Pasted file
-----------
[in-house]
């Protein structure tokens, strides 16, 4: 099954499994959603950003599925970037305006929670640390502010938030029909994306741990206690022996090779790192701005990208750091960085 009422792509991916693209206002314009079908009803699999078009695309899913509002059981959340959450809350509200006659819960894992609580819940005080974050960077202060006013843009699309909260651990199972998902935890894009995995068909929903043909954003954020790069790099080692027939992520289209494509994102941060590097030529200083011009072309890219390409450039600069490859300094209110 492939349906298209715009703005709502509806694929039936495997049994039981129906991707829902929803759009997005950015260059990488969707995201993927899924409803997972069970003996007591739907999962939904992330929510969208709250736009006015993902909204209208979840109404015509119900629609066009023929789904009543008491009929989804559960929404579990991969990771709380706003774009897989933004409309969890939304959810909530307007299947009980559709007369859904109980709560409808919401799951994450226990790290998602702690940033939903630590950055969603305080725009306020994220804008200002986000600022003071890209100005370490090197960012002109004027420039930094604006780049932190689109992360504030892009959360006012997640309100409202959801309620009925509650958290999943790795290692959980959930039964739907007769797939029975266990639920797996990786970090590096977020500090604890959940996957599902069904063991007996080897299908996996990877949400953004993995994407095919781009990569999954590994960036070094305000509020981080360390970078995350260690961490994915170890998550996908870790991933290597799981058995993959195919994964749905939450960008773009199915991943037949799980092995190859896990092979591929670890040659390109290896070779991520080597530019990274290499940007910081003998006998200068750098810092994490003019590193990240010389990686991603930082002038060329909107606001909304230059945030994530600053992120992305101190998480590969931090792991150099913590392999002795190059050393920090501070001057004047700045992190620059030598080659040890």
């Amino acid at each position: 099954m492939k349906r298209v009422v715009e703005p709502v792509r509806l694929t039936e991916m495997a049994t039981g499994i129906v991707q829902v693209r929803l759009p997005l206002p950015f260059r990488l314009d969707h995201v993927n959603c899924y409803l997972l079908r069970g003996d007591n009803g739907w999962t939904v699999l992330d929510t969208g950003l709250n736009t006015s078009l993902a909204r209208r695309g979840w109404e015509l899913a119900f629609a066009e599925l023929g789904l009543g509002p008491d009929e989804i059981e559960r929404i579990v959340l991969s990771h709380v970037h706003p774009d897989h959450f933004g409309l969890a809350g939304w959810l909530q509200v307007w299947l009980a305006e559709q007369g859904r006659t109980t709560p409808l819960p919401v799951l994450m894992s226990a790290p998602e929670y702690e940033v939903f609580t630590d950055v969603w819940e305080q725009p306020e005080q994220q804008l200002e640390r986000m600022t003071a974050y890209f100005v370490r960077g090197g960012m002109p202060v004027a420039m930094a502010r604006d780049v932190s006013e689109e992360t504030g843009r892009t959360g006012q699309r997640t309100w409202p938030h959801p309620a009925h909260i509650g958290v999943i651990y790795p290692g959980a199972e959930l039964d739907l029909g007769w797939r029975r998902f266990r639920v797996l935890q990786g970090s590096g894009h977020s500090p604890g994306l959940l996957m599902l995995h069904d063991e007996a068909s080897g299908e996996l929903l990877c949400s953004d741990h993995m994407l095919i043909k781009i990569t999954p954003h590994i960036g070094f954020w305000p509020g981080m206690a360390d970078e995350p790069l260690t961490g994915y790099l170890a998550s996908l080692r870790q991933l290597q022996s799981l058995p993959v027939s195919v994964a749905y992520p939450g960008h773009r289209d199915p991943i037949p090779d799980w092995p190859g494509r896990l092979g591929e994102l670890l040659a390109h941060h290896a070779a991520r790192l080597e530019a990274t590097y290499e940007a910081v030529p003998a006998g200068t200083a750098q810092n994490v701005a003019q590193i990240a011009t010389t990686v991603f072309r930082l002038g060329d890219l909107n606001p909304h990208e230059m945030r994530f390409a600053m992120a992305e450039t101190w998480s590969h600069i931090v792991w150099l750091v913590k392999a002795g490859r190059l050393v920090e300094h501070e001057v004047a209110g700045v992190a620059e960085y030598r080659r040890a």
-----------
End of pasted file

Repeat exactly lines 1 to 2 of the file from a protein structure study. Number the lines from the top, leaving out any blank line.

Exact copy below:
[in-house]
């Protein structure tokens, strides 16, 4: 099954499994959603950003599925970037305006929670640390502010938030029909994306741990206690022996090779790192701005990208750091960085 009422792509991916693209206002314009079908009803699999078009695309899913509002059981959340959450809350509200006659819960894992609580819940005080974050960077202060006013843009699309909260651990199972998902935890894009995995068909929903043909954003954020790069790099080692027939992520289209494509994102941060590097030529200083011009072309890219390409450039600069490859300094209110 492939349906298209715009703005709502509806694929039936495997049994039981129906991707829902929803759009997005950015260059990488969707995201993927899924409803997972069970003996007591739907999962939904992330929510969208709250736009006015993902909204209208979840109404015509119900629609066009023929789904009543008491009929989804559960929404579990991969990771709380706003774009897989933004409309969890939304959810909530307007299947009980559709007369859904109980709560409808919401799951994450226990790290998602702690940033939903630590950055969603305080725009306020994220804008200002986000600022003071890209100005370490090197960012002109004027420039930094604006780049932190689109992360504030892009959360006012997640309100409202959801309620009925509650958290999943790795290692959980959930039964739907007769797939029975266990639920797996990786970090590096977020500090604890959940996957599902069904063991007996080897299908996996990877949400953004993995994407095919781009990569999954590994960036070094305000509020981080360390970078995350260690961490994915170890998550996908870790991933290597799981058995993959195919994964749905939450960008773009199915991943037949799980092995190859896990092979591929670890040659390109290896070779991520080597530019990274290499940007910081003998006998200068750098810092994490003019590193990240010389990686991603930082002038060329909107606001909304230059945030994530600053992120992305101190998480590969931090792991150099913590392999002795190059050393920090501070001057004047700045992190620059030598080659040890």